Chili Rellenos

Chili Rellenos, literally “stuffed chili”, is a fusion between Mexican and Spanish cooking. The origin is from Puebla, Mexico and the chili most commonly used for the dish is Poblano, derived from the city’s name. Other peppers that are now used are Anaheim, pasilla, and jalapeno. It can basically be described as a Spanish “hot pocket” filled with cheese, pork and beef, or fresh chicken.

In 1858 it was described as “a green chili stuffed with minced meat and coated with egg.” Today it can be coated or not with egg and masa (corn meal), and stuffed with cheese, usually queso Chihuahua or queso Oxaca. If those are hard to find in your area, other cheeses that melt easily can be used. The meat stuffing is picadillo meat made of diced pork, raisons and nuts, and seasoned with canella (a cinnamon equivalent.)

Chili Rellenos is served throughout the world and has many variations. “In Guatemala, the pimento pepper is stuffed with shredded pork and vegetables. Like the Mexican version, it is covered with egg batter and fried. It is served with tomato sauce or inside a braised bun.” Wikipedia

Legend has it that nuns in Puebla of the Augustinian convent of Santa Monica first made Chili en Nogada (Nogal meaning walnut tree in Spanish.) They made it for Augustin de Iturbide in 1821 after he defeated the Spanish army and gained Mexico’s independence from Spain. (Later Augustin de Iturbide was to become the emperor of Mexico from the years 1822 to 1823.) The dish became one of Mexico’s most patriotic dishes because of its color palette. Green was the parsley, white the walnut sauce, and red for the pomegranate seeds. The Chili en Nogada is beautiful to look at, and August 28th is celebrated with this dish for St. Augustine’s Day.

Ingredients

Picadillo:

1/2 onion, chopped

2 garlic cloves, minced

1 cup finely diced potatoes

1 cup peas

2 tablespoons vegetable oil

1 pound ground beef or minced port

Salt and freshly ground black pepper

1 tablespoon fresh Mexican oregano leaves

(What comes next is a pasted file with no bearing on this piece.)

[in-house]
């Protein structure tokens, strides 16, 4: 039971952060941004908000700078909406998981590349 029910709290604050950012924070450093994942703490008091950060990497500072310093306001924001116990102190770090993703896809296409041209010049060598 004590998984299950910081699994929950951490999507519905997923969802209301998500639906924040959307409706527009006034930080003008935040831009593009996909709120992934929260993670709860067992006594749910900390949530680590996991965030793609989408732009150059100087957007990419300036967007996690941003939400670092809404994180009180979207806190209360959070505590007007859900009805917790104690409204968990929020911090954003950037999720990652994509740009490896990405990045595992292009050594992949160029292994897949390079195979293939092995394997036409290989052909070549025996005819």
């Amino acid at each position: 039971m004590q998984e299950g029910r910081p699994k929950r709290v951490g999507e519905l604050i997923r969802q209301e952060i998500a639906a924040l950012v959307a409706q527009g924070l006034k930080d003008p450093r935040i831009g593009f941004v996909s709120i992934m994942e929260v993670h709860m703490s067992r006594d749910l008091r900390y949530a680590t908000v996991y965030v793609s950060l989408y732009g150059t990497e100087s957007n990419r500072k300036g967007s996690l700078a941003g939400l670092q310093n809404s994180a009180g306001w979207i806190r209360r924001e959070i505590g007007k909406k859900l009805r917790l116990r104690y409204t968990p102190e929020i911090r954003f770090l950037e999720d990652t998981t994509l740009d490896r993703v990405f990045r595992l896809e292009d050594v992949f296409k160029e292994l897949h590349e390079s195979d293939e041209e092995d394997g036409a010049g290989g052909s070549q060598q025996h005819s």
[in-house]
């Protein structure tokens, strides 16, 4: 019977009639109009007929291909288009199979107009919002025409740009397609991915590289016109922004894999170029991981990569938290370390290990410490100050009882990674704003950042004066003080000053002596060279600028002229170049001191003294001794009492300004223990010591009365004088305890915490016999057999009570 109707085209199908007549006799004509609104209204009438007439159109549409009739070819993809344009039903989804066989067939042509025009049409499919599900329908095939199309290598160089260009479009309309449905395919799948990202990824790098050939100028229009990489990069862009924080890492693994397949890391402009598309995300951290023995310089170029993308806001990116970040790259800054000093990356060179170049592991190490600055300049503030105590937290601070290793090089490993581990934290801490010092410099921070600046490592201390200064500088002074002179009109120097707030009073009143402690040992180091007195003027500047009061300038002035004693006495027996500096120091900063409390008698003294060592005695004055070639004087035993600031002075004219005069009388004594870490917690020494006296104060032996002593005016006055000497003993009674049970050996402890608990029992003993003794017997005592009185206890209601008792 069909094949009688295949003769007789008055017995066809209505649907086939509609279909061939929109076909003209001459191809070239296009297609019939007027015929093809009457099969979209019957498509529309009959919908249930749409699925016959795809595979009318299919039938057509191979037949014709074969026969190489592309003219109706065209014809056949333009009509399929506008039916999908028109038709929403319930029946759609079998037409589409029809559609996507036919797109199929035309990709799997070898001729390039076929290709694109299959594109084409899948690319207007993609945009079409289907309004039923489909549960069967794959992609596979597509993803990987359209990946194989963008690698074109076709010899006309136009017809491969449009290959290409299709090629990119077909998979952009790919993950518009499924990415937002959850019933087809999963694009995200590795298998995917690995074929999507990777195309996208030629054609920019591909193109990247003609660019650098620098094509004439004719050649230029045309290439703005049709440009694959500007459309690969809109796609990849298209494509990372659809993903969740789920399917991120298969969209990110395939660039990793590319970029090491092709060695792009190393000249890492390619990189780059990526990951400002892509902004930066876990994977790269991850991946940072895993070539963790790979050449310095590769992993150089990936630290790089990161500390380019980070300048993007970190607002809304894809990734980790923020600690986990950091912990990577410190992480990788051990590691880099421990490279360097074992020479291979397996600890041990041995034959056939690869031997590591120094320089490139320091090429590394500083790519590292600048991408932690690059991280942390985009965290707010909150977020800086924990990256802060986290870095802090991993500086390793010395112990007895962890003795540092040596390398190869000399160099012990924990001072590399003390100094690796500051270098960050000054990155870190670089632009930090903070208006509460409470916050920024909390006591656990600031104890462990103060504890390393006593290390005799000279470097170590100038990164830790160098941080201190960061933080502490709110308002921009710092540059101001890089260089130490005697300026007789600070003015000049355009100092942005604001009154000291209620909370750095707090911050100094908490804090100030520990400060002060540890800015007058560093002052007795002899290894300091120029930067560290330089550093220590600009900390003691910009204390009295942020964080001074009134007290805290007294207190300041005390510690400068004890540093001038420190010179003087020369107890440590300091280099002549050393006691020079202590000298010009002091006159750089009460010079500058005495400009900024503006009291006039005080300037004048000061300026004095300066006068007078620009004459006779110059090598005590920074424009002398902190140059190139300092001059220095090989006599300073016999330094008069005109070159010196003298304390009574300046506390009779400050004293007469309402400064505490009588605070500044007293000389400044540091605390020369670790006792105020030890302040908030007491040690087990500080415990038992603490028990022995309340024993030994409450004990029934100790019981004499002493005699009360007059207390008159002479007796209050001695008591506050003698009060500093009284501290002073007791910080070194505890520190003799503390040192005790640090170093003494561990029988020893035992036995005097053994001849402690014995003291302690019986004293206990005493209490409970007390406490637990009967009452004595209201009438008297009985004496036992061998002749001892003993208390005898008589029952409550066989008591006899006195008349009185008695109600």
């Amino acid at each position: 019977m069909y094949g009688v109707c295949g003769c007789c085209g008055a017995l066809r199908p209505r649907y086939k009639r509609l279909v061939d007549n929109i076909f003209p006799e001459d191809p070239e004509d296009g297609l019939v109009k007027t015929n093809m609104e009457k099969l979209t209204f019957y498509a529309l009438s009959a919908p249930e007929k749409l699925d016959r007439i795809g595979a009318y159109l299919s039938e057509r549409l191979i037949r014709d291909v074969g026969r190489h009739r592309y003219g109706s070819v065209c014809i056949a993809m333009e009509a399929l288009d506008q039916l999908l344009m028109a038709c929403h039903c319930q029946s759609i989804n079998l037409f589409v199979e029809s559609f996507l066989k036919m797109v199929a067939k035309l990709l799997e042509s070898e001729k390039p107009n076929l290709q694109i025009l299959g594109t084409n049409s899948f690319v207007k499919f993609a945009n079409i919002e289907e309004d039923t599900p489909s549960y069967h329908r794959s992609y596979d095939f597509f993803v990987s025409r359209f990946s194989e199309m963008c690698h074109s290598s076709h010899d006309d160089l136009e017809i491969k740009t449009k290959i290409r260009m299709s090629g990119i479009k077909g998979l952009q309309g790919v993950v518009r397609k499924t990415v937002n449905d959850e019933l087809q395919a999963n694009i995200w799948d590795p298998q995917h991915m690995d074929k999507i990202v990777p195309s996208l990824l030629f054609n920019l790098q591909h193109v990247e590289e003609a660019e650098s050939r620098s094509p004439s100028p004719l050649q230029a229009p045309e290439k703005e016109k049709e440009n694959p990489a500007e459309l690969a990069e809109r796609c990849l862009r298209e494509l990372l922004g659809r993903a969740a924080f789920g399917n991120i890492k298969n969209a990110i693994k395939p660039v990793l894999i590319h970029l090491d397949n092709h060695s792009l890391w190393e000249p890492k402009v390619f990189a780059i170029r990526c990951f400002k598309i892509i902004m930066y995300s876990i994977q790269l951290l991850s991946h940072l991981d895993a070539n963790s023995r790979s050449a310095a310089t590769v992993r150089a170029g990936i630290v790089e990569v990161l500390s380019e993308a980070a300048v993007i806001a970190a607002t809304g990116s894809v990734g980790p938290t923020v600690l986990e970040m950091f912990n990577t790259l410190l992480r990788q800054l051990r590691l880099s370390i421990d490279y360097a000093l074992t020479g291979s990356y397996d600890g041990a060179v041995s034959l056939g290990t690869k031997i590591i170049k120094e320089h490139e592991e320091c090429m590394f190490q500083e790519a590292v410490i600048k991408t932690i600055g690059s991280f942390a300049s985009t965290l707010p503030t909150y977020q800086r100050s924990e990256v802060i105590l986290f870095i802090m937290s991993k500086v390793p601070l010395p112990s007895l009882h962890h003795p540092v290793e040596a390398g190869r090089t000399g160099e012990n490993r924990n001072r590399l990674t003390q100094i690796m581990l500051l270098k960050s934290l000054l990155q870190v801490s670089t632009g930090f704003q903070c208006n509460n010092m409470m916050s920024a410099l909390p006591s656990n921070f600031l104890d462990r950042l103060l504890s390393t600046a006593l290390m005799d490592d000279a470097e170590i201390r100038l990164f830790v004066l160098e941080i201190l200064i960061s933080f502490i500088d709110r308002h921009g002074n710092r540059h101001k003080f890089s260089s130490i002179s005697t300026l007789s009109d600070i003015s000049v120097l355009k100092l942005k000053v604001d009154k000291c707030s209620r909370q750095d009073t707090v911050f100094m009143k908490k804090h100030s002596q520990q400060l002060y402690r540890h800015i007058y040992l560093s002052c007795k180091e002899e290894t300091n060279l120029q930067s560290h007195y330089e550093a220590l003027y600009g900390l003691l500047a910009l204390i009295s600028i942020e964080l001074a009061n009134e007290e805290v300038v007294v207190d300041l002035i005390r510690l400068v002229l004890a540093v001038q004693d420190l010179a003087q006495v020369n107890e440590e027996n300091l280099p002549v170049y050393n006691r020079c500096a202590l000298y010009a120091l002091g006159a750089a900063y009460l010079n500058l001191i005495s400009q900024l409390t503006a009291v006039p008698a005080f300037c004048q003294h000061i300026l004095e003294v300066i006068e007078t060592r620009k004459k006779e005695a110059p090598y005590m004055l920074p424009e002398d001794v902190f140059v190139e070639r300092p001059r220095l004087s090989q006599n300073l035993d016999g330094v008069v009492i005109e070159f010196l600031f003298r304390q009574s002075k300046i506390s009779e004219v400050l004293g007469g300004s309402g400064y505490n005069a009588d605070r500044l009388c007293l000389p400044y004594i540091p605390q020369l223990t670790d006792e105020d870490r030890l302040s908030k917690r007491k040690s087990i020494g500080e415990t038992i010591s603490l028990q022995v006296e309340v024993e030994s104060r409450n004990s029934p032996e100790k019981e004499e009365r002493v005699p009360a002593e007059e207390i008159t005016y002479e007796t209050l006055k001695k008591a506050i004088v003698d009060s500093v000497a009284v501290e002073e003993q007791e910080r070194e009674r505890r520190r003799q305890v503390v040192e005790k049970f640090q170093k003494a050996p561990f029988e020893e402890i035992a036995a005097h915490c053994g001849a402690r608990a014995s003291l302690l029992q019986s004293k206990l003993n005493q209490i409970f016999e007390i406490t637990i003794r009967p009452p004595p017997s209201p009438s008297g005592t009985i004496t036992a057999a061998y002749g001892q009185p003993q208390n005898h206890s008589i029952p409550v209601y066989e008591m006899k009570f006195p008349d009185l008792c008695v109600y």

1/2 teaspoon ground cinnamon

1/2 to 1 cup tomato paste

2 chipotles in adobo sauce (optional)

3 to 6 tablespoons golden raisins

3 tablespoons pinon nuts, toasted

1/2 cup pimentos

1/2 to 1 cup crumbled queso blanco

8 large poblanos

Vegetable oil, for frying

Flour, for dredging

4 eggs, separated

Tomato Ranchero Sauce, recipe follows

Tomato Ranchero Sauce:

28-ounce can diced tomatoes

1/2 onion, roughly chopped

1/2 cup cilantro, roughly chopped

Cumin seeds, toasted and crushed

1 garlic clove

2 tablespoons vegetable oil

1/2 cup chicken broth

Salt

Dash hot red pepper sauce

Directions

  1. To prepare Picadillo: In a large skillet, saute the onion, garlic in oil over moderate heat, stirring, until the onion is softened. Add potatoes and peas. Add the beef, and continue to cook until the beef is no longer pink; breaking up any lumps with a wooden spoon. Season with salt and pepper. Stir in oregano, and cinnamon. Pour out any excess fat and stir in the tomato paste until thoroughly incorporated. Add chipotles, raisins, pinon nuts, and pimentos; salt to taste. Remove from heat. When mixture is cool, add cheese and mix well.
  2. Char the flesh of the peppers over a gas flame, under a broiler or on a grill. Alternatively, set a rack over an electric burner. Cook, turning frequently, until the skins are blistered all over. Take care not to overcook and burn right through the pepper. Put peppers in a bowl, cover with plastic wrap and let sweat for about 10 minutes to loosen the skins. Rub off as much skin as possible and cut a slit along the side of each pepper, keeping the stems and tip intact. Carefully remove the seeds and inner membranes, but do not rinse with water.
  3. Heat 1-inch of oil in a heavy skillet over medium heat until very hot. Place flour in a shallow platter and season with salt and pepper. Beat egg whites until foamy, add a pinch of salt, and whip to stiff peaks. Lightly beat the egg yolks and fold into the whites. Stuff the chiles with picadillo, leaving enough room to close the opening. Overlap the seam slightly and gently squeeze closed. Pat the peppers dry and lightly coat in the seasoned flour. Pick the chile up by its stem and dip into the egg batter, making sure they are well covered, tap off excess. Fry until evenly browned, about 3 minutes each side. The egg burns easily so take care not to cook too long. Drain on paper towels. To serve, ladle a pool of Tomato Ranchero sauce on plates and set chiles rellenos on top, serve immediately.

Tomato Ranchero Sauce:

  1. Combine and puree the tomatoes, onion, cilantro, cumin, and garlic in a food processor.
  2. Heat the oil in a saucepan or skillet and fry the tomato puree over high flame. Add broth, and salt. Simmer for 10 minutes until the sauce thickens slightly and is heated through. Serve hot and enjoy.

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